Why Some Logos Work?

I think this comes down to why certain logos and infographics work and others do not. Obviously there can be other factors but thinking along these lines gives insight to the process, especially when you consider ‘symbol’ to mean ‘logo’, ‘ad’, ‘chart’, ‘UI’ or whatever else a graphic designer touches. Taken further, such findings could indicate at what point items cease to be read or interpreted and merely seen. Good stuff.

Touchin’ That Brand

It always amazes me when a company who has such tremendous ownership of a market segment decides to up and drastically change it’s trade dress – and this is exactly what Campbells is doing. It seems incredibly ballsy to upend the location of their brand mark and especially move it to the opposite end of the package. This is a poor move as most people in the US would immediately understand that a white can with just a red band on the top is Campbells Soup. There needn’t be a logo, an image of tasty soup or even the proper color of red. The color location is quite enough. Now, they are throwing that work away.

It seems suspect to me that the eye tracking had not come back with the same results with the red band at the bottom. I would guess that other factors are at work aside from the location of the band, probably the undulation of the wave and perhaps less red on the cans.

The second reason I have is that I think they forgot that a lot of times, these cans are sold as tray packs. These corrugate tray packs will do an excellent job of covering up the bottom-placed Campbells logo and the red wave thing ( that everyone has). So now, if you’re lucky you’re just selling ‘Classic Favorites’. Mmmm, sounds store-brand good! I made up a quick drawing to illustrate:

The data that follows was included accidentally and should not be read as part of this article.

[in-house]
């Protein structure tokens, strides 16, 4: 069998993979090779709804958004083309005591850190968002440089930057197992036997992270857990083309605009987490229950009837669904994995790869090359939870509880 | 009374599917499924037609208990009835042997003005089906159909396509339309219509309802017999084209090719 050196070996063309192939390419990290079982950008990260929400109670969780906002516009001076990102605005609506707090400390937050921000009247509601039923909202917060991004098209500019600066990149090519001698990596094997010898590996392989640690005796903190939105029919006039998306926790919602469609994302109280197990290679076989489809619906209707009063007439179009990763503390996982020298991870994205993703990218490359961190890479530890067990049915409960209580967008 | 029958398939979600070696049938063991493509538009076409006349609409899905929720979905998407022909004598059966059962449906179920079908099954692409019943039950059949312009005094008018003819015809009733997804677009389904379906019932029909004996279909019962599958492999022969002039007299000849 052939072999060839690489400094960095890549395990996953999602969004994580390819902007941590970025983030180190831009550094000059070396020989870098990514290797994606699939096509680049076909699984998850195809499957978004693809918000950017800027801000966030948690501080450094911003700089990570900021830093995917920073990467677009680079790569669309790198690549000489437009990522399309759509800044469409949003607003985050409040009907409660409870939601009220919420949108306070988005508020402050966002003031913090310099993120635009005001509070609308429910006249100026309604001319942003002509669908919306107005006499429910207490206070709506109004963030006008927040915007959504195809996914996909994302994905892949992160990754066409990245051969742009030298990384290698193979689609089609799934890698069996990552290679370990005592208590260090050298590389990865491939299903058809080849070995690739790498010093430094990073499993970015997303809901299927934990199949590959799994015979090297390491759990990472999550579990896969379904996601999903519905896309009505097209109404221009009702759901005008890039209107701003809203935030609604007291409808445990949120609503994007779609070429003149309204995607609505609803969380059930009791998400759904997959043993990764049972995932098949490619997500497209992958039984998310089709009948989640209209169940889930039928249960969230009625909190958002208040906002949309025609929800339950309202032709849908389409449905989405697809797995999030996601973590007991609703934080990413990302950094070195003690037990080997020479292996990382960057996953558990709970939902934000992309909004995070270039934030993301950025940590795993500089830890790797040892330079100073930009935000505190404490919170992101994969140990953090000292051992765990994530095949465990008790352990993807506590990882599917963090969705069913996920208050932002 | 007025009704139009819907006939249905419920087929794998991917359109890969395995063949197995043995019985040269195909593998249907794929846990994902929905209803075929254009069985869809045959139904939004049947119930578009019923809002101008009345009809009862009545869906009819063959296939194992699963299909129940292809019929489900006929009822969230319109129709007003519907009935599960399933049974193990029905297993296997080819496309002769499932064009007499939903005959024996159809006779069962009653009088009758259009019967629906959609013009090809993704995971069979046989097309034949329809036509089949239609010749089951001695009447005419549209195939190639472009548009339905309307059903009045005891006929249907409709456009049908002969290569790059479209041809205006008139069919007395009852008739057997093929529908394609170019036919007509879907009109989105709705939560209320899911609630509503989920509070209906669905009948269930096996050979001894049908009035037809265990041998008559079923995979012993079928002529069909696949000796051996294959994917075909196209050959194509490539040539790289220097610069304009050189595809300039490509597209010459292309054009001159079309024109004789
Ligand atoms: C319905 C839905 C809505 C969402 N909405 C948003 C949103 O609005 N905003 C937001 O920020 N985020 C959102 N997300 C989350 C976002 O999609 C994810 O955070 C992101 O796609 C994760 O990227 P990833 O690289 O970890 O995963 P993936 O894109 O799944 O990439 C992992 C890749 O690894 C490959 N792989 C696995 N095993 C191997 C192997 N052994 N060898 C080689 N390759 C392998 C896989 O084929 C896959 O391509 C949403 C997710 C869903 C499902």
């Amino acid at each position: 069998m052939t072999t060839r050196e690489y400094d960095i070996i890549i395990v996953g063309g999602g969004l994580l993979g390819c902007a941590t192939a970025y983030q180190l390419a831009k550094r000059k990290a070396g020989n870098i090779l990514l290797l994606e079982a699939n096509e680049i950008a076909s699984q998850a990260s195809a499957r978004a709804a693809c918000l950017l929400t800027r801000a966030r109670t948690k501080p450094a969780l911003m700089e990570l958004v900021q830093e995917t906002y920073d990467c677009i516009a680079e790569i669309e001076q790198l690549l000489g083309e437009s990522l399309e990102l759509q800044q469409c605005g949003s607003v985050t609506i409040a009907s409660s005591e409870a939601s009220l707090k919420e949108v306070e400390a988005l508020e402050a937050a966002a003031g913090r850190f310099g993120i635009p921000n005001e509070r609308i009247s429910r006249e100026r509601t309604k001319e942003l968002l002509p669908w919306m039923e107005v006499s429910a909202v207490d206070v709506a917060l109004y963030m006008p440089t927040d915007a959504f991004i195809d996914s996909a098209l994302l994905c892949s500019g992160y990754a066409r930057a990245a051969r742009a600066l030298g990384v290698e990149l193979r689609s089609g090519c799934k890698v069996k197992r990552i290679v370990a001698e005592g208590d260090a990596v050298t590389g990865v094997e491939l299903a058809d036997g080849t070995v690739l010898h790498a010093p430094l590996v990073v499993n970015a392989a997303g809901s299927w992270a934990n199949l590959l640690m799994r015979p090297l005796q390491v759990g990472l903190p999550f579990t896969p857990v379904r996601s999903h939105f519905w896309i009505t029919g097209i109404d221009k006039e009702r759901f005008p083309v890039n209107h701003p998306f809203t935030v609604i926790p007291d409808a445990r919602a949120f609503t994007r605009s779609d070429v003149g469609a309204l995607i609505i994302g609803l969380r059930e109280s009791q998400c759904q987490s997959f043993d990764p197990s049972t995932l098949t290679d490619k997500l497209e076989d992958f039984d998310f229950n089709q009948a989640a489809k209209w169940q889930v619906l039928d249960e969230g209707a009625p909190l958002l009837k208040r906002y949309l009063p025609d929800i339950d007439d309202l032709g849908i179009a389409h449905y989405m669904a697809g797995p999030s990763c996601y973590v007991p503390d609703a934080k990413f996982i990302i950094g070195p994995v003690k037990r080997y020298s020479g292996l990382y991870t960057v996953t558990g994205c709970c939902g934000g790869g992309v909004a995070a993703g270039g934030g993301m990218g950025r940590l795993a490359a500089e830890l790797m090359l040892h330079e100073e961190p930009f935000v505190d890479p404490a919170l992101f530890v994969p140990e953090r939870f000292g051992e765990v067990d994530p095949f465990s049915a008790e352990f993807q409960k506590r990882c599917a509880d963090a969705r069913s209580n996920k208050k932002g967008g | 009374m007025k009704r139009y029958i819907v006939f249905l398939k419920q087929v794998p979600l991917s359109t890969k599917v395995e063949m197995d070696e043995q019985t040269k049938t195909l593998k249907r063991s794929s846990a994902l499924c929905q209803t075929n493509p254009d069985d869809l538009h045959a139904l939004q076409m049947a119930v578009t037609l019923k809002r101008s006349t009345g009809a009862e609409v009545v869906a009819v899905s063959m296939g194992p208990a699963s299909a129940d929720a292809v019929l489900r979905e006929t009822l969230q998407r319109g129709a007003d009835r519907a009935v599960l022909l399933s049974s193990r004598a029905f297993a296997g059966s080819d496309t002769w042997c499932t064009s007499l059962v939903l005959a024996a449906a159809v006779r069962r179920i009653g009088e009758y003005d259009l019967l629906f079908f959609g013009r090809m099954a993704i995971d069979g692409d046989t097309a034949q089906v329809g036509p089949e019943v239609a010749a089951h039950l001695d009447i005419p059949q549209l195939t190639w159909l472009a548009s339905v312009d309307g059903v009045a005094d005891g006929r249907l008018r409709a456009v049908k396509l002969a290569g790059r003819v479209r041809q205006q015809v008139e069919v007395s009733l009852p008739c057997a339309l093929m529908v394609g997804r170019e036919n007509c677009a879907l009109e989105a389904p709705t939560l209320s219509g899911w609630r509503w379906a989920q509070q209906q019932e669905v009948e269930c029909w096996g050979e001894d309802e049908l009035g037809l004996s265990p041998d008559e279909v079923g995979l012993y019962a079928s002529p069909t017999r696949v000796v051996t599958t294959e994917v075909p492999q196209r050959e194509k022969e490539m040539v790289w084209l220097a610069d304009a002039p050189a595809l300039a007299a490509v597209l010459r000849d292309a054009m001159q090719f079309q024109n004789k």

By the way, that wave looks a lot like the TargetĀ® in-store trade wave on it’s side or an upside-down Rubbermaid wave – just sayin’.

A Selection of Logos

I find this set an uncommonly diverse selection of logo handling yet they all have a good bit of restraint to them that really takes them the distance. It’s also nice to see a movement away from the past few years’ Web 2.0 look.

Almost Never Change If You Don’t Have To


There are times where you really should mess with things. Most times, you should never mess with your brand, especially when you’ve got so much invested into it, like Holiday Inn did. When your look becomes an icon you shouldn’t change it, you should build on it. This is elegantly eluded to by Fast Company

Brick Lamp

Even though the whole brushed aluminum/minimal thing is in full swing, I think the most interesting part of this lamp is the switch, like the author said, there is a few ways that you can push the idea further.